Isaiah 22:18
Parallel Verses
New American Standard Bible
And roll you tightly like a ball, To be cast into a vast country; There you will die And there your splendid chariots will be, You shame of your master's house.'

King James Bible
He will surely violently turn and toss thee like a ball into a large country: there shalt thou die, and there the chariots of thy glory shall be the shame of thy lord's house.

Darby Bible Translation
Rolling thee up completely, he will roll thee as a ball into a wide country: there shalt thou die, and there shall be the chariots of thy glory, O shame of thy lord's house!

World English Bible
He will surely wind you around and around, and throw you like a ball into a large country. There you will die, and there the chariots of your glory will be, you shame of your lord's house.

Young's Literal Translation
And thy coverer covering, wrapping round, Wrappeth thee round, O babbler, On a land broad of sides -- there thou diest, And there the chariots of thine honour Are the shame of the house of thy lord.

Isaiah 22:18 Parallel
Commentary
Barnes' Notes on the Bible

He will surely violently turn - Lowth has well expressed the sense of this:

He will whirl thee round and round, and cast thee away.

Thus it refers to the action of throwing a stone with a "sling," when the sling is whirled round and round several times before the string is let go, in order to increase the velocity of the stone. The idea is here, that God designed to cast him into a distant land, and that he would give such an "impulse" to him that he would be sent afar, so far that he would not be able to return again.

Like a ball - A stone, ball, or other projectile that is cast from a sling.

Into a large country - Probably Assyria. When this was done we have no means of determining.

And there the chariots of glory shall be the shame of thy lord's house - Lowth renders this,

- And there shall thy glorious chariots

Become the shame of the house of thy lord.

Noyes renders it,

There shall thy splendid chariots perish,

Thou disgrace of the house of thy lord.

The Chaldee renders it, 'And there the chariots of thy glory shall be converted into ignominy, because thou didst not preserve the glory of the house of thy lord.' Probably the correct interpretation is that which regards the latter part of the verse, 'the shame of thy lord's house,' as an address to him as the shame or disgrace of Ahaz, who had appointed him to that office, and of Hezekiah, who had continued him in it. The phrase 'the chariots of thy glory,' means splendid or magnificent chariots; and refers doubtless to the fact that in Jerusalem he had affected great pride and display, and had, like many weak minds, sought distinction by the splendor of his equipage. The idea here is, that the 'chariot of his glory,' that is, the vehicle in which he would ride, would be in a distant land, not meaning that in that land he would ride in chariots as magnificent as those which he had in Jerusalem, but that he would be conveyed there, and probably be borne in an ignominous manner, instead of the splendid mode in which he was carried in Jerusalem. The Jews say that when he left Jerusalem to deliver it into the hands of the enemy, they asked him where his army was; and when he said that they had turned back, they said, 'thou hast mocked us;' and that there-upon they bored his heels, and tied him to the tails of horses, and that thus he died.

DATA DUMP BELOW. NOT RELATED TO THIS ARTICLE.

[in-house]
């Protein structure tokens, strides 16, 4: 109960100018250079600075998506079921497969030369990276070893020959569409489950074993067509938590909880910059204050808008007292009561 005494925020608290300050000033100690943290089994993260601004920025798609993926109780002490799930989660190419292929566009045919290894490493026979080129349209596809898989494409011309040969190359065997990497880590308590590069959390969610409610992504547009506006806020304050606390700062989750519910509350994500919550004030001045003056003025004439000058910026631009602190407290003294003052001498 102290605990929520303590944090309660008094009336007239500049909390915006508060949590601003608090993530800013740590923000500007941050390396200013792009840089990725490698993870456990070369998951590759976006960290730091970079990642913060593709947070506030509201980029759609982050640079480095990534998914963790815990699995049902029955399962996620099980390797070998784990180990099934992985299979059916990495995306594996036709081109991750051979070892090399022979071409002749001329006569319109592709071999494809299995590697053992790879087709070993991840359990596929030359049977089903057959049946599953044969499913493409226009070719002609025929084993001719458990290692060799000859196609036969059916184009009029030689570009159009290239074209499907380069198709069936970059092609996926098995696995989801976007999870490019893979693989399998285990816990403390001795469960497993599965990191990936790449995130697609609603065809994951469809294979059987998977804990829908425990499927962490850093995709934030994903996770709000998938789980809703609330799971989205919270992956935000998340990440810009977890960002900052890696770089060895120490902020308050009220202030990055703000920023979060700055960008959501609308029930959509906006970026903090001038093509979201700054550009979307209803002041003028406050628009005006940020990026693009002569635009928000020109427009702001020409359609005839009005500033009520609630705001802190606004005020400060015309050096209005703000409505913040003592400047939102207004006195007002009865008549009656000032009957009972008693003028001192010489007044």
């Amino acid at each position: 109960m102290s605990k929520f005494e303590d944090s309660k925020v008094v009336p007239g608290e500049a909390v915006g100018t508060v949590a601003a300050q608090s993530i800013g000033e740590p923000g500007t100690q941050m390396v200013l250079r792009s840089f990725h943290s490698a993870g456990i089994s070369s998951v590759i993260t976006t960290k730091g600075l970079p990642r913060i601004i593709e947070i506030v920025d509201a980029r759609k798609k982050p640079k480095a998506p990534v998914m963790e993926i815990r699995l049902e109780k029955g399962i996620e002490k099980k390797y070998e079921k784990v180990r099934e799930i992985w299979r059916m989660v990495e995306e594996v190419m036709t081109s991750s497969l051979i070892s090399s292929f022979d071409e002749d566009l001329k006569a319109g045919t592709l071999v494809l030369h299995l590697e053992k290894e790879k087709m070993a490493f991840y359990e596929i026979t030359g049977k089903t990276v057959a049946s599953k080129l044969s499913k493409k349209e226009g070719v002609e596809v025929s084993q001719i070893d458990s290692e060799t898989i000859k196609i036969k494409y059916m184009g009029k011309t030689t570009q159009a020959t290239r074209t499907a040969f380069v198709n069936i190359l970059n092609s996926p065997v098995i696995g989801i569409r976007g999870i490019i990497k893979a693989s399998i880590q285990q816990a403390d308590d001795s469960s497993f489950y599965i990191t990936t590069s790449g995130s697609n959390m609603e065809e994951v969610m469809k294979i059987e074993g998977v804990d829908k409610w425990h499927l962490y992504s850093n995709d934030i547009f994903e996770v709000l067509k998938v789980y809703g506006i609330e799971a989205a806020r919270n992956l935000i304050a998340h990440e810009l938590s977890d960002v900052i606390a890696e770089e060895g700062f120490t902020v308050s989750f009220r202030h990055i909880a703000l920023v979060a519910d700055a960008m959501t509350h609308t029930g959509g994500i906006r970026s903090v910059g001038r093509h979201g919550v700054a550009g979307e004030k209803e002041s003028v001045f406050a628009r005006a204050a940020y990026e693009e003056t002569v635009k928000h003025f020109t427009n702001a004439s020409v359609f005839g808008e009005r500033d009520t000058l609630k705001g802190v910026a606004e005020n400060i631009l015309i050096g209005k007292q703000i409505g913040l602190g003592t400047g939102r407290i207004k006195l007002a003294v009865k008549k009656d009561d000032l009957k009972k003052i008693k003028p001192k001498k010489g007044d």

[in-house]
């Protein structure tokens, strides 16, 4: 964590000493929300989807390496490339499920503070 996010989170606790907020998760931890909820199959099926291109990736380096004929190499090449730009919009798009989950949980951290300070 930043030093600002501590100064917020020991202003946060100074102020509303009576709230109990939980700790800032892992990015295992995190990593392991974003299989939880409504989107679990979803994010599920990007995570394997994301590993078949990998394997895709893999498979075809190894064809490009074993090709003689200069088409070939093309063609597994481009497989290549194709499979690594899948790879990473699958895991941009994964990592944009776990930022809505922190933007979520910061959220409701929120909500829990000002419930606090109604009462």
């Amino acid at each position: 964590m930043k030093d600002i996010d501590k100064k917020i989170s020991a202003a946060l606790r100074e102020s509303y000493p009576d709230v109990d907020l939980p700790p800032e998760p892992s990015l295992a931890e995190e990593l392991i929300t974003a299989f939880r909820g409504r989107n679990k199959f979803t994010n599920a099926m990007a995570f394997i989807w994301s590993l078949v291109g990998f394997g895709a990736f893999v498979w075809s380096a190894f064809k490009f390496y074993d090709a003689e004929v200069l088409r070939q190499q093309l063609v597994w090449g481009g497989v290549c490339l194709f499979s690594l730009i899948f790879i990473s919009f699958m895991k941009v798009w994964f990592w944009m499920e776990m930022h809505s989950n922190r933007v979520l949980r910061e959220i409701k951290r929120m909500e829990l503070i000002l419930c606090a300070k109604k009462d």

Isaiah 22:18 Parallel Commentaries

Library
Gihon, the Same with the Fountain of Siloam.
I. In 1 Kings 1:33,38, that which is, in the Hebrew, "Bring ye Solomon to Gihon: and they brought him to Gihon"; is rendered by the Chaldee, "Bring ye him to Siloam: and they brought him to Siloam." Where Kimchi thus; "Gihon is Siloam, and it is called by a double name. And David commanded, that they should anoint Solomon at Gihon for a good omen, to wit, that, as the waters of the fountain are everlasting, so might his kingdom be." So also the Jerusalem writers; "They do not anoint the king, but
John Lightfoot—From the Talmud and Hebraica

Third Withdrawal from Herod's Territory.
Subdivision B. The Great Confession Made by Peter. (Near Cæsarea Philippi, Summer, a.d. 29.) ^A Matt. XVI. 13-20; ^B Mark VIII. 27-30; ^C Luke IX. 18-21. ^b 27 And Jesus went forth, and his disciples, into the villages of Cæsarea Philippi [The city of Paneas was enlarged by Herod Philip I., and named in honor of Tiberias Cæsar. It also bore the name Philippi because of the name of its builder, and to distinguish it from Cæsarea Palestinæ or Cæsarea Strotonis, a
J. W. McGarvey—The Four-Fold Gospel

Cross References
Job 18:18
"He is driven from light into darkness, And chased from the inhabited world.

Psalm 52:5
But God will break you down forever; He will snatch you up and tear you away from your tent, And uproot you from the land of the living. Selah.

Isaiah 17:13
The nations rumble on like the rumbling of many waters, But He will rebuke them and they will flee far away, And be chased like chaff in the mountains before the wind, Or like whirling dust before a gale.

Isaiah 22:17
'Behold, the LORD is about to hurl you headlong, O man. And He is about to grasp you firmly

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